The European Union will require countries to renovate energy-guzzling buildings faster and meet tougher targets on energy savings as part of its drive to meet its climate goals, according to a draft document seen by Reuters.
Buildings produce more than a third of Europe’s CO2 emissions and account for 40% of the bloc’s energy consumption, making the sector a key threat to Europe’s plan to reduce planet-warming emissions.
In order to tackle this, the European Commission is planning to update the energy efficiency directive, which includes targets for building renovation and the energy efficiency standards they should meet.
The draft proposal seen by Reuters would also require countries to implement measures to cut their final energy consumption by 1.5% each year from 2024 to 2030, nearly doubling the current requirement of 0.8%.
That could be achieved by better insulating buildings or installing more energy efficient heating and cooling systems.
Europe currently renovates just 1% of buildings to save energy each year. But Brussels hopes countries will use the COVID-19 recovery fund to launch a wave of green renovations.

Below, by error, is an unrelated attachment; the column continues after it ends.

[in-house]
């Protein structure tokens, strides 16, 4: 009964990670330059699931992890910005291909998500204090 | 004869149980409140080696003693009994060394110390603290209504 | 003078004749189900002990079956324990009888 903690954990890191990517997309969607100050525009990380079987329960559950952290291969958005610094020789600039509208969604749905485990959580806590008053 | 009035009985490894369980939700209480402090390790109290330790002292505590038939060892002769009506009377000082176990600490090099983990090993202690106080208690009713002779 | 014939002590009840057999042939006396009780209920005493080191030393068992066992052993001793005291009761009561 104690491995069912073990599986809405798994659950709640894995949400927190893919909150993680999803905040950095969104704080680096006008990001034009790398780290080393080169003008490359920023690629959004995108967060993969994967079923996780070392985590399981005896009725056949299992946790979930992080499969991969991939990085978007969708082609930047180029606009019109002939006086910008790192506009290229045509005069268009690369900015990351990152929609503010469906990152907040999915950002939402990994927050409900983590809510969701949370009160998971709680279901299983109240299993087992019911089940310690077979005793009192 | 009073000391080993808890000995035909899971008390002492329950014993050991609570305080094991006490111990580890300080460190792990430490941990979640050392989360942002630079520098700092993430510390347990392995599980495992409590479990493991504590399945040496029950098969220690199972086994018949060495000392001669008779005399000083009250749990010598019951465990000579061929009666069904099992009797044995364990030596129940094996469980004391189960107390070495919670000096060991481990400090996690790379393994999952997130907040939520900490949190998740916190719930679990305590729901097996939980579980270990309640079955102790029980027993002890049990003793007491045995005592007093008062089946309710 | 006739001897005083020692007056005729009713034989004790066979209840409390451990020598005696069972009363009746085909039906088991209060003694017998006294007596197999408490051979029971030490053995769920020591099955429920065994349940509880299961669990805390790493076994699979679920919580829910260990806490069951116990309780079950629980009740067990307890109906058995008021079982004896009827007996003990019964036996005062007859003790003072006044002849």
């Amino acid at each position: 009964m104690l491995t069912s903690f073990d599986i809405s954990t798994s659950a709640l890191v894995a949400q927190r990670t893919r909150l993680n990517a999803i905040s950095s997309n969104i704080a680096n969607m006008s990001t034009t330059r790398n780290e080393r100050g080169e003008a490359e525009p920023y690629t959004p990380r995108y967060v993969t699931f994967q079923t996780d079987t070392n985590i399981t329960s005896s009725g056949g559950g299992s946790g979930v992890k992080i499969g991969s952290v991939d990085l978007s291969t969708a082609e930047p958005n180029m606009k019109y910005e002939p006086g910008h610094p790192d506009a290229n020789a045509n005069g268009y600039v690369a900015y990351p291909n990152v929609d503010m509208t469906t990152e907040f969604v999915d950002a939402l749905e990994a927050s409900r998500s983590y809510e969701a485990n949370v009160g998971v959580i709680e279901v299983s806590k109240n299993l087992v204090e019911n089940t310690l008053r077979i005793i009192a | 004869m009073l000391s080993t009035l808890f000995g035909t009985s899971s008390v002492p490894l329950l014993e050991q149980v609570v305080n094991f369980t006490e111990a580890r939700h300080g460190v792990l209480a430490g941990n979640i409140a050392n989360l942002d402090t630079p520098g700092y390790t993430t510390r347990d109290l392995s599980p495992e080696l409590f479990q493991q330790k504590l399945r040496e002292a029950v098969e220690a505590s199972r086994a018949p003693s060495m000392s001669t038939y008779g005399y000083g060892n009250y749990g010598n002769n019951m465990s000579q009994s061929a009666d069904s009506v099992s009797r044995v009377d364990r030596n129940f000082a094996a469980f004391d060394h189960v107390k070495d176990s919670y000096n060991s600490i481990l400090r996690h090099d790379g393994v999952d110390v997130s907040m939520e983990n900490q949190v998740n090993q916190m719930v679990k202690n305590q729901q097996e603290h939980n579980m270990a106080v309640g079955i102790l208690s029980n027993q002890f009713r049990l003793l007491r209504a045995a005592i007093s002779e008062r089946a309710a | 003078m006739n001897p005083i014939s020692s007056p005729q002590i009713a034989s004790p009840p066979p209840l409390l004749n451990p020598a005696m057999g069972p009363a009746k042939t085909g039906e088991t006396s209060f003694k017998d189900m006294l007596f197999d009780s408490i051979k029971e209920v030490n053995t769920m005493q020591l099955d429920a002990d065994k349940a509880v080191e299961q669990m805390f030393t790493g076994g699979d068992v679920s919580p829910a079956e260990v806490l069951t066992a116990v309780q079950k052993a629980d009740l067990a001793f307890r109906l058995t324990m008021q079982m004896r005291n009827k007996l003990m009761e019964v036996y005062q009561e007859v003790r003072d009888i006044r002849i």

Building renovation boosts local jobs as well as improving the welfare of the inhabitants and cutting down on greenhouse gas emissions, making it a popular idea for using up recovery money.
In a move that would see current ambition significantly increased, the draft proposal would also require countries to renovate 3% of buildings owned and occupied by public bodies each year to transform them into “nearly zero-energy buildings”.
However, the proposal is not set in stone and could change before it is due to be published on 14 July as part of a bumper package of EU policies to cut Europe’s greenhouse gas emissions faster.
Brussels will propose minimum energy performance standards for buildings later this year that could oblige building owners to upgrade properties before putting them up for rent and offer financial support to help them do so.
The new policies must be negotiated by EU countries and European Parliament, a process that can take roughly two years.